Not too terribly long ago, I channeled my inner Gryffindor (RIP JK Rowling), and boarded a plane during a pandemic and flew to the midwest. After quarantining in Indiana, I made my way up to Michigan for my best friend’s wedding. Following my two weeks there, I went back down to Indiana to hang out with my friend after her surgery. In total, I was away from Nicholas for approximately one month.
Since we’ve been married, this is the longest period of time we’ve ever spent apart from one another. It was difficult, but my ability to stay present borders on a lack of emotional permanence. This is a phrase I hope you’ll remember as I’d really like to talk about it more in the future. However, despite my above average ability to appreciate where I’m at in the moment, I still missed Nicholas. I longed for his touch, for his soothing presence, for the familiarity of our routine.
This hollowness left behind by his absence was partially filled by the pleasure of being with my friends and family. That’s the hard part about being on the road – it’s just us. And even more frequently, due to Nicholas’ 48-60 hour work weeks, it’s just me. Over the course of the past two plus years of this lifestyle, I’ve grown accustomed to the isolation. So much so that my life felt vaguely unchanged when COVID-19 was declared a pandemic. I stopped going to bookstores, thrift shops, and the gym. I wore a mask when I had to go to the doctor or very seldom pick up groceries because I didn’t get them delivered. Other than that, and the vague increase in my health anxiety, I was just as alone as always. Other people asked me, “Is this what it’s like for you all the time?” And I told them, yep. You get used to it. You might go a little batshit first if you’re anything like me, but you get used to it.
And overall, I am used to it. But that month-long taste of socialization, of some semblance of normalcy, was a flavor I haven’t quickly forgotten. At first, when I left, I ached for it. It’s been over a month now and I’ve more or less settled back into my quiet days at the computer, briefly punctuated by online gaming with friends. I pray this longing quickly falls dormant. But even in its unconscious state, I know this craving for an in-person social circle to support me will never go away.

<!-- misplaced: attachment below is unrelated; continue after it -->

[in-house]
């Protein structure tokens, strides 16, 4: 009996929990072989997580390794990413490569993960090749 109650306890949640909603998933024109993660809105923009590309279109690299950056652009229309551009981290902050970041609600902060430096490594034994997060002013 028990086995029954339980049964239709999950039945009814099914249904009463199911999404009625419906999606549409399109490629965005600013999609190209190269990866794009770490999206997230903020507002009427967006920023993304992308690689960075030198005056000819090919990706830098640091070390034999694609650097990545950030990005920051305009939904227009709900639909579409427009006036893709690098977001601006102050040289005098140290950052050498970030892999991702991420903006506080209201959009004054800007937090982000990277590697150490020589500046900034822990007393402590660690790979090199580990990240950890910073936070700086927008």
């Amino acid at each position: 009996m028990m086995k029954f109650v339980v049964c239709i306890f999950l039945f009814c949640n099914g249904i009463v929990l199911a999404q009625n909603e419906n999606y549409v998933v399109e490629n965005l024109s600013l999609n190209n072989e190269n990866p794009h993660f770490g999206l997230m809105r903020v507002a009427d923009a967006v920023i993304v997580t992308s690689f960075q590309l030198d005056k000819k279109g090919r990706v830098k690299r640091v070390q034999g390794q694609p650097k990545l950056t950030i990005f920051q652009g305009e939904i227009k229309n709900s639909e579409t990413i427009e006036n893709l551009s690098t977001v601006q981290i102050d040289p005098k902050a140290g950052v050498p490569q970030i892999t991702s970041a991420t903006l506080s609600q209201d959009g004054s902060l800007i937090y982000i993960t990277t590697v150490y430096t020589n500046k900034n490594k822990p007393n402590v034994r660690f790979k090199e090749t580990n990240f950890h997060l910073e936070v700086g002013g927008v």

It was so severe at one point, this desire to be with my friends and settle down – stop packing up all of my shit every few months, try to find a new place to live, get back into my routine of after having it utterly interrupted – that I even looked into getting a place in Grand Rapids where I would live while Nicholas continued traveling on the road. Financially, even if I worked, it wasn’t a great idea. But a month of being away from my partner also clearly illustrated that as emotionally stable as I may be now compared to, well, ever, I still tolerate that absence very poorly. My body’s version of the biological clock ticking louder is a libido that would put my teenage horniness to fucking shame, and I can barely function without a regular schedule of partnered sex.
Plus, for all of the struggles of traveling, I do still find joy in it. Even now in a scary COVID-ridden world, I love exploring new arboretums and parks. It’s hard to beat a long drive in an unfamiliar yet beautiful countryside. Going on adventures with Nicholas, like walking hand-in-hand into the Pacific Ocean, fill my cup.
So for now, I’m torn between two desires. My ideal life would be some combination of my love, my friends, my family, my home, my routine, punctuated by adventure and travel at least once a year if not more. This isn’t the life that I have just yet but I’ll keep working towards it. After I pass my Information Systems CLEP, I’ll have just five exams in between me and my associate degree. Whether or not I’ll do anything else with it other than feel delightfully accomplished in its completion is yet to be seen. It opens the option towards a bachelor’s degree. I’m approximately 15,000 words away from my novel’s second draft goal, at which point with just a polish here or there, it’ll be ready for its first batch of alpha readers. If I’m completely honest, I don’t expect this novel to get published – not first, anyway. The fact that it’s supposed to be the first of three novels means three times the amount of risk for a publishing company. It’s likely that in the meantime of me attempting to connect with a literary agent and letting my readers pick apart my heart and soul, that I’ll write another novel. A one-shot story. I have many, many ideas. The ideas are the easy part. It’s the sitting down and forcing yourself to write long after the initial spark of inspiration has grown cold and turned to ash that’s hard.
All along this path, I’ll write here. I hope you all will be cheering me on. And with a little luck, someday we’ll get to connect. Until this fucking pandemic is no longer a threat, and my lifestyle still keeps me in an unpredictable place, I hope that our digital connection will suffice. It helps me remember I’m not alone, at least.